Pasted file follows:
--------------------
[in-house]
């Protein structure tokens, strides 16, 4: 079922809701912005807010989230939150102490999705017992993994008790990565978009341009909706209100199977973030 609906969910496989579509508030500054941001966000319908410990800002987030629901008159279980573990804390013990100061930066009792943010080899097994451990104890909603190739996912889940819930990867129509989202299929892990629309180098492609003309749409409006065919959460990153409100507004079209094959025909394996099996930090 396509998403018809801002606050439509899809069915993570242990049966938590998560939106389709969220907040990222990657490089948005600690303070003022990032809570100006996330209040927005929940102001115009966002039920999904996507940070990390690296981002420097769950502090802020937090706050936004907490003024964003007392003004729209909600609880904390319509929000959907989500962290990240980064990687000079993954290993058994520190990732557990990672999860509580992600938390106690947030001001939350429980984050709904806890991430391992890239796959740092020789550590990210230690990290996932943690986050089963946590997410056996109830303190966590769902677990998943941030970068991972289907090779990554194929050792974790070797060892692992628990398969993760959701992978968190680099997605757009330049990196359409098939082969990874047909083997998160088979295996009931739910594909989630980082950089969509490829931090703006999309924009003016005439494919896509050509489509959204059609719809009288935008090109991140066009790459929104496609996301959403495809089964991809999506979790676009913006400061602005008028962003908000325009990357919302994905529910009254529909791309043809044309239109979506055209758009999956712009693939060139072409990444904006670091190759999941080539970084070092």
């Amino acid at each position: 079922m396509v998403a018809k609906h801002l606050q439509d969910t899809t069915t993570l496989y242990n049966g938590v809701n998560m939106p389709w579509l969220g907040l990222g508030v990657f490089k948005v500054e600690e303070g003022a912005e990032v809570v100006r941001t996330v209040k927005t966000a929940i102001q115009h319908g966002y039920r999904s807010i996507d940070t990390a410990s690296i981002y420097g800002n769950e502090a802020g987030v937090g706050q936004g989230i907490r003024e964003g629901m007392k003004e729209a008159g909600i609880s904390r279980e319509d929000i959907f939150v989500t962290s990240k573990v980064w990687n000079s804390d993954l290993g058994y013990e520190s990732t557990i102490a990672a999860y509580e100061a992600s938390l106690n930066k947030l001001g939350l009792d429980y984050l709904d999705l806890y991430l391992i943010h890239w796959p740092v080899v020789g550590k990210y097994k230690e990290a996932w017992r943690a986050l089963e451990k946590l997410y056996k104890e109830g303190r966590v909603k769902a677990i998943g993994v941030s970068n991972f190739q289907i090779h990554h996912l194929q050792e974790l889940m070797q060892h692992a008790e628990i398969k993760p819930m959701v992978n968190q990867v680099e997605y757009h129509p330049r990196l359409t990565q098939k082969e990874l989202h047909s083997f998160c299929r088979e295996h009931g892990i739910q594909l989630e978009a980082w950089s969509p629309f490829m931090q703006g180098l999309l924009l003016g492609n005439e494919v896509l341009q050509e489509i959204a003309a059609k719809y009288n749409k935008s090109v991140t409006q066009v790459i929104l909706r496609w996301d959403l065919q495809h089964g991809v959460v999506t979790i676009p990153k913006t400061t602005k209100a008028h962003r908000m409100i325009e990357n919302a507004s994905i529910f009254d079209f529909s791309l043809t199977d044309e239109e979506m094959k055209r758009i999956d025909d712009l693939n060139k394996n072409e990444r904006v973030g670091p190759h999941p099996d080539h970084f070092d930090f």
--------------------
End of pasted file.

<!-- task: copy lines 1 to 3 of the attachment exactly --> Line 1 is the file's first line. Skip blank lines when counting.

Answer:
[in-house]
């Protein structure tokens, strides 16, 4: 079922809701912005807010989230939150102490999705017992993994008790990565978009341009909706209100199977973030 609906969910496989579509508030500054941001966000319908410990800002987030629901008159279980573990804390013990100061930066009792943010080899097994451990104890909603190739996912889940819930990867129509989202299929892990629309180098492609003309749409409006065919959460990153409100507004079209094959025909394996099996930090 396509998403018809801002606050439509899809069915993570242990049966938590998560939106389709969220907040990222990657490089948005600690303070003022990032809570100006996330209040927005929940102001115009966002039920999904996507940070990390690296981002420097769950502090802020937090706050936004907490003024964003007392003004729209909600609880904390319509929000959907989500962290990240980064990687000079993954290993058994520190990732557990990672999860509580992600938390106690947030001001939350429980984050709904806890991430391992890239796959740092020789550590990210230690990290996932943690986050089963946590997410056996109830303190966590769902677990998943941030970068991972289907090779990554194929050792974790070797060892692992628990398969993760959701992978968190680099997605757009330049990196359409098939082969990874047909083997998160088979295996009931739910594909989630980082950089969509490829931090703006999309924009003016005439494919896509050509489509959204059609719809009288935008090109991140066009790459929104496609996301959403495809089964991809999506979790676009913006400061602005008028962003908000325009990357919302994905529910009254529909791309043809044309239109979506055209758009999956712009693939060139072409990444904006670091190759999941080539970084070092």
């Amino acid at each position: 079922m396509v998403a018809k609906h801002l606050q439509d969910t899809t069915t993570l496989y242990n049966g938590v809701n998560m939106p389709w579509l969220g907040l990222g508030v990657f490089k948005v500054e600690e303070g003022a912005e990032v809570v100006r941001t996330v209040k927005t966000a929940i102001q115009h319908g966002y039920r999904s807010i996507d940070t990390a410990s690296i981002y420097g800002n769950e502090a802020g987030v937090g706050q936004g989230i907490r003024e964003g629901m007392k003004e729209a008159g909600i609880s904390r279980e319509d929000i959907f939150v989500t962290s990240k573990v980064w990687n000079s804390d993954l290993g058994y013990e520190s990732t557990i102490a990672a999860y509580e100061a992600s938390l106690n930066k947030l001001g939350l009792d429980y984050l709904d999705l806890y991430l391992i943010h890239w796959p740092v080899v020789g550590k990210y097994k230690e990290a996932w017992r943690a986050l089963e451990k946590l997410y056996k104890e109830g303190r966590v909603k769902a677990i998943g993994v941030s970068n991972f190739q289907i090779h990554h996912l194929q050792e974790l889940m070797q060892h692992a008790e628990i398969k993760p819930m959701v992978n968190q990867v680099e997605y757009h129509p330049r990196l359409t990565q098939k082969e990874l989202h047909s083997f998160c299929r088979e295996h009931g892990i739910q594909l989630e978009a980082w950089s969509p629309f490829m931090q703006g180098l999309l924009l003016g492609n005439e494919v896509l341009q050509e489509i959204a003309a059609k719809y009288n749409k935008s090109v991140t409006q066009v790459i929104l909706r496609w996301d959403l065919q495809h089964g991809v959460v999506t979790i676009p990153k913006t400061t602005k209100a008028h962003r908000m409100i325009e990357n919302a507004s994905i529910f009254d079209f529909s791309l043809t199977d044309e239109e979506m094959k055209r758009i999956d025909d712009l693939n060139k394996n072409e990444r904006v973030g670091p190759h999941p099996d080539h970084f070092d930090f």